Student Engineers with a Mission Empower Through Solar Power

Only about one quarter of Haitians have access to power through a weak and unreliable national power grid that was damaged heavily in the earthquake of 2010. Most Haitian businesses rely on generators for their power, which are costly to purchase and operate with the high cost of fuel.

Baylor University Senior Lecturer Brian Thomas is no stranger to this dilemma facing Haiti. As a faculty sponsor for the student organization “Engineers with a Mission” at Baylor, Thomas recently brought a team of engineering students to the Joshua House to install solar panels at the IDADEE Orphanage. Once operational, the panels will provide enough solar power to enable the orphanage, the school and the Joshua House to significantly reduce usage of their current generator and utilize solar power for the majority of day-to-day, average electrical use at the nine-acre compound.

This was the first time that Baylor University students visited the Joshua House, but it was Professor Thomas’ seventh trip to Haiti, as he has taken part in numerous projects with the student engineering organization.

“Every year a team of students from Engineers with a Mission travels somewhere to do a project. The idea is that we partner with an organization that is already doing good things and try to support them in their efforts,” explained Thomas. “We like to serve out of the gifts and talents that we have been given by the Lord; we have some technical ability in the area of solar off-grid electricity systems which is exactly what was needed at IDADEE.”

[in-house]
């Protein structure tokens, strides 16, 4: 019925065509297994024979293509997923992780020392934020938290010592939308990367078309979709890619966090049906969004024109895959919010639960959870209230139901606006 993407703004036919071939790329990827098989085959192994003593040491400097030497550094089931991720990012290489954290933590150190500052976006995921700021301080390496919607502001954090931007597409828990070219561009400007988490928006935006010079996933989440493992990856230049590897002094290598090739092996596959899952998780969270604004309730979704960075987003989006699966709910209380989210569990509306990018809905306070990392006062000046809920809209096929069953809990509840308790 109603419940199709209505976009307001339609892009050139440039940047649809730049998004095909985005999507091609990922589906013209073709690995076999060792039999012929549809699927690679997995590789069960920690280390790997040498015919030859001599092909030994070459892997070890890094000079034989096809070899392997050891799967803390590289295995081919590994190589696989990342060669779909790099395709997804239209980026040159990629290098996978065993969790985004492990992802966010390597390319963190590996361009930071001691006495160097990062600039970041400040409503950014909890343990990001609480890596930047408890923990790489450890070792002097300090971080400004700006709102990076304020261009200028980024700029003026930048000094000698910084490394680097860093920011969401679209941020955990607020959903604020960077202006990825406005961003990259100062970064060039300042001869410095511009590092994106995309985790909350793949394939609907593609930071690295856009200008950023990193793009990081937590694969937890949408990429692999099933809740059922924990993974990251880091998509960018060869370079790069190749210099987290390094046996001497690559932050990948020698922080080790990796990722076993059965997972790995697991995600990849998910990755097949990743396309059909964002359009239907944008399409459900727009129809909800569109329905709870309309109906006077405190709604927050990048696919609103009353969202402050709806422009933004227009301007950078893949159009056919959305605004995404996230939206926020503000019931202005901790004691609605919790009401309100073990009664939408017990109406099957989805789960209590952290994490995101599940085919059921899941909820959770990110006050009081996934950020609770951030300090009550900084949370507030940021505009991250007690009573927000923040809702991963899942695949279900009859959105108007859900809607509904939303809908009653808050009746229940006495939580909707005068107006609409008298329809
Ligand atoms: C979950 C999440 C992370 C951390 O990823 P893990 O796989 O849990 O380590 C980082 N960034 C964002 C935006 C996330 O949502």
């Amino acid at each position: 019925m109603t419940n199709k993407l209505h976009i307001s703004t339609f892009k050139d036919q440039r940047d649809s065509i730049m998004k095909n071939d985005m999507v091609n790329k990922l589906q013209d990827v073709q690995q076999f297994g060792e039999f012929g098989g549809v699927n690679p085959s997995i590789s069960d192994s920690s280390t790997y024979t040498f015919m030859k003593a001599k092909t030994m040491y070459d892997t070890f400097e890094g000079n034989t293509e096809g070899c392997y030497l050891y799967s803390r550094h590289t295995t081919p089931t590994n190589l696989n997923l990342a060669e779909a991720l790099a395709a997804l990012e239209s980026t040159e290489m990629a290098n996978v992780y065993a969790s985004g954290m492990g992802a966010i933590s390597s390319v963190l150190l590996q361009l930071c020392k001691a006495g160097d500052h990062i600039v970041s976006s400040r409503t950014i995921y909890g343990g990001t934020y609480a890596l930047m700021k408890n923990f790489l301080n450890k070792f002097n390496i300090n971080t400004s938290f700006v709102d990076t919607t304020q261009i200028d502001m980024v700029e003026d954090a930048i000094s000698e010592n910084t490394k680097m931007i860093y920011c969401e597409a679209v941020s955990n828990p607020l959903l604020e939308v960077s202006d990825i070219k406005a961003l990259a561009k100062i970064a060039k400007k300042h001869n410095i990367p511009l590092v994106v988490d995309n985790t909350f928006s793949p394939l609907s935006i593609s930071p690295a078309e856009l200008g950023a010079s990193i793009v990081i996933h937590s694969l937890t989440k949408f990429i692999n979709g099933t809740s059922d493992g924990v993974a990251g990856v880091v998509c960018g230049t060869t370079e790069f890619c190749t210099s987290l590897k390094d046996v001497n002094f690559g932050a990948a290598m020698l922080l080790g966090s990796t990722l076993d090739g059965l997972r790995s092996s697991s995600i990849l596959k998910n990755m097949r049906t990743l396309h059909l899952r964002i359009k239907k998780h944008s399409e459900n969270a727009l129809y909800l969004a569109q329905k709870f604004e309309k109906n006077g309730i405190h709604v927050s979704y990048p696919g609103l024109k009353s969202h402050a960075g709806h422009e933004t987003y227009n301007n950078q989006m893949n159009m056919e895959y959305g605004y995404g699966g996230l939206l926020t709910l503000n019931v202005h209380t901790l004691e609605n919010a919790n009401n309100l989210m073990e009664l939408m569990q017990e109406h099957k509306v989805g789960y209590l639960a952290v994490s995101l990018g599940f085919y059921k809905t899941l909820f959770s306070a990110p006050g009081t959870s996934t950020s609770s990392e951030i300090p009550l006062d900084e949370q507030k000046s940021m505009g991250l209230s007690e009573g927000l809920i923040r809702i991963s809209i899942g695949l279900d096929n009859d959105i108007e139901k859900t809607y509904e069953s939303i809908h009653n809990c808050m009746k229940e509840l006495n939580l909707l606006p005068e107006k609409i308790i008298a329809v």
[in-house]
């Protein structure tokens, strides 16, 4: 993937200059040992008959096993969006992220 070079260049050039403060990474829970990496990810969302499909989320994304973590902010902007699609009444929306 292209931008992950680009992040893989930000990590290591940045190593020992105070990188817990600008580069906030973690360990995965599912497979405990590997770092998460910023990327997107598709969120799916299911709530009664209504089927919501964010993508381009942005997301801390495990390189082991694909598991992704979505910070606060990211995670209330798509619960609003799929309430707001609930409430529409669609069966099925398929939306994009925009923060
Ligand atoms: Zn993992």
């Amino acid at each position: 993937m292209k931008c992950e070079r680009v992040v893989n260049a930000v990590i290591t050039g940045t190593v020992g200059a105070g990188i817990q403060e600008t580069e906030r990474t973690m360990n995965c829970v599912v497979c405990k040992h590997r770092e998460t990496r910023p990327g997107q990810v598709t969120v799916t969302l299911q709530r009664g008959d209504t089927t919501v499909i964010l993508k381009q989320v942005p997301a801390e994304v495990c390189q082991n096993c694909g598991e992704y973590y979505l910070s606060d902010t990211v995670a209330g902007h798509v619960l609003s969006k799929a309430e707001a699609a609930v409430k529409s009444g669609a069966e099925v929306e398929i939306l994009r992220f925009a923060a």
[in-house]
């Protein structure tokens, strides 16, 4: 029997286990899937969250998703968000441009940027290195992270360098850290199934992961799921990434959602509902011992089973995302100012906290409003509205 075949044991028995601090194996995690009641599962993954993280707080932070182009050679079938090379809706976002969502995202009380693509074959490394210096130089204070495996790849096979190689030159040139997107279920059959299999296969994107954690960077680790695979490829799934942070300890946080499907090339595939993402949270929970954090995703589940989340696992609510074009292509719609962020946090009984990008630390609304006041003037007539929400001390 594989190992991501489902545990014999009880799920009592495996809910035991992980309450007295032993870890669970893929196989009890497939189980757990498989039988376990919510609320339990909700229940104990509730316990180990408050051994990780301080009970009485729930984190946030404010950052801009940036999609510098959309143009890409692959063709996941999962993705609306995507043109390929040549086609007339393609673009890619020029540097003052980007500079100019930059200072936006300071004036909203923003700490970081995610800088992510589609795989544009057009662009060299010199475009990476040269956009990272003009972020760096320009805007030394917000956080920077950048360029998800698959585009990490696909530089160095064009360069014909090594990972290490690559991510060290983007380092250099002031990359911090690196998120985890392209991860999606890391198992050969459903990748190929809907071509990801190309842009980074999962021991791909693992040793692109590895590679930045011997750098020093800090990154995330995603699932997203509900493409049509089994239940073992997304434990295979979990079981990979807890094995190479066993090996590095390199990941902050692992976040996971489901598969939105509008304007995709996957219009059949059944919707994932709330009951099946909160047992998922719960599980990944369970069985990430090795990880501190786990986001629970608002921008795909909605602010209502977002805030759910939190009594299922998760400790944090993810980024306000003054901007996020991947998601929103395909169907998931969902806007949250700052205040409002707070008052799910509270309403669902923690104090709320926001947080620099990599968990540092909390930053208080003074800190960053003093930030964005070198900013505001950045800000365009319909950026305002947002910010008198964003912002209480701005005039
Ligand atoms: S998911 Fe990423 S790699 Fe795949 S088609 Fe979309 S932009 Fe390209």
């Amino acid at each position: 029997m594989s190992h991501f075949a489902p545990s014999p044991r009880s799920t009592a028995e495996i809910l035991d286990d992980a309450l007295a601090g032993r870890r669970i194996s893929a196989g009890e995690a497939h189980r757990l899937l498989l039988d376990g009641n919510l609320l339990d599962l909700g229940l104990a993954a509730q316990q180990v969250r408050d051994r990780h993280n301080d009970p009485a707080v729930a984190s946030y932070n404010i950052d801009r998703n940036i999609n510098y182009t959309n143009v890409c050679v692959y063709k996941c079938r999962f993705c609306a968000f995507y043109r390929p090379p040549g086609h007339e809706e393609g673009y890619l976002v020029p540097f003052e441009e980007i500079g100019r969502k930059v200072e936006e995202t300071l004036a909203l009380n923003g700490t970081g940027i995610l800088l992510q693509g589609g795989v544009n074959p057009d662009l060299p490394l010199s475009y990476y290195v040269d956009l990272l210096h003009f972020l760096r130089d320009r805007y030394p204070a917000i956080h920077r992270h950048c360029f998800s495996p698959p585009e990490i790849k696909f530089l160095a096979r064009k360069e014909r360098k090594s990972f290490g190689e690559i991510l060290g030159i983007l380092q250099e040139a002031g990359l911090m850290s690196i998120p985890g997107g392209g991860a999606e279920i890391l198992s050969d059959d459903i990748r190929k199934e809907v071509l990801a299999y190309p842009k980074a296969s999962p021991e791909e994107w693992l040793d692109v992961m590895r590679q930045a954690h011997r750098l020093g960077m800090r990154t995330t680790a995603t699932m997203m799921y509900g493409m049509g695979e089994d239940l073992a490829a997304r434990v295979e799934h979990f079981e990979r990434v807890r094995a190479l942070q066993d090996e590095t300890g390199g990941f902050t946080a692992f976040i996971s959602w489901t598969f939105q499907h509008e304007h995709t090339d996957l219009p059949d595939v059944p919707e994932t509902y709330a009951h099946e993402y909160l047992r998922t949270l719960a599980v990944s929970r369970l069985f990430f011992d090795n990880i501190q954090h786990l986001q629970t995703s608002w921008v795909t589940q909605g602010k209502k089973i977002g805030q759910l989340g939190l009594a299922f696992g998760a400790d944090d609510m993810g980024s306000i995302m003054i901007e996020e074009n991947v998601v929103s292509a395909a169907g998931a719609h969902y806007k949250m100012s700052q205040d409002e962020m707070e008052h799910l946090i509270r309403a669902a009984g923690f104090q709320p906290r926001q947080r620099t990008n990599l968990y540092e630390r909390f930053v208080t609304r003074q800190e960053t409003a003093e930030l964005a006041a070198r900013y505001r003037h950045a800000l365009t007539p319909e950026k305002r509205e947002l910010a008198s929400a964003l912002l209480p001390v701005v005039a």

Thomas learned about the needs of IDADEE and the Joshua House through a colleague at Baylor who made contact with the Pittsburgh Kids’ Foundation and the effort grew from there. Thomas traveled to the Joshua House in December, where he met up with Pittsburgh Kids’ Foundation President Brad Henderson, to assess the viability of installing solar panels at IDADEE.

“We determined that we could install a large array of solar panels that would charge a large battery bank. That battery bank will then serve as a source of energy for the compound,” said Thomas. “We also had the added benefit of bringing students along and enabling them to see something they have never seen before, experience a new culture, see how projects are done, and possibly learn a new language. Most of all these students get to do a very real project for a very real client that will directly benefit from their efforts.”

Thomas plans to return to the Joshua House this summer to conduct training for the IDADEE staff, to teach them how to properly maintain the panels and batteries, conservation techniques and possible expansion of the system.

To view a video about the project, visit our media page.